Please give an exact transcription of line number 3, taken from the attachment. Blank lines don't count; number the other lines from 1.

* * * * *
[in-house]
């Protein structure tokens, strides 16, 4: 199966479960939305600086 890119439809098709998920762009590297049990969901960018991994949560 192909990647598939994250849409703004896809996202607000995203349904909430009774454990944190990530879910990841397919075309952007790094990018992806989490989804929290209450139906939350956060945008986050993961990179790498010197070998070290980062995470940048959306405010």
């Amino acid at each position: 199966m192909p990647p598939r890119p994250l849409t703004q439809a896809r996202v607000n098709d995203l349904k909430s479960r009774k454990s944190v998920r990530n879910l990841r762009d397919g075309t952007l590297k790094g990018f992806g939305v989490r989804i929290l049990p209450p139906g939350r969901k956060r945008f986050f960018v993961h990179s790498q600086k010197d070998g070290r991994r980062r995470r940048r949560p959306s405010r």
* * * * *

């Amino acid at each position: 199966m192909p990647p598939r890119p994250l849409t703004q439809a896809r996202v607000n098709d995203l349904k909430s479960r009774k454990s944190v998920r990530n879910l990841r762009d397919g075309t952007l590297k790094g990018f992806g939305v989490r989804i929290l049990p209450p139906g939350r969901k956060r945008f986050f960018v993961h990179s790498q600086k010197d070998g070290r991994r980062r995470r940048r949560p959306s405010r």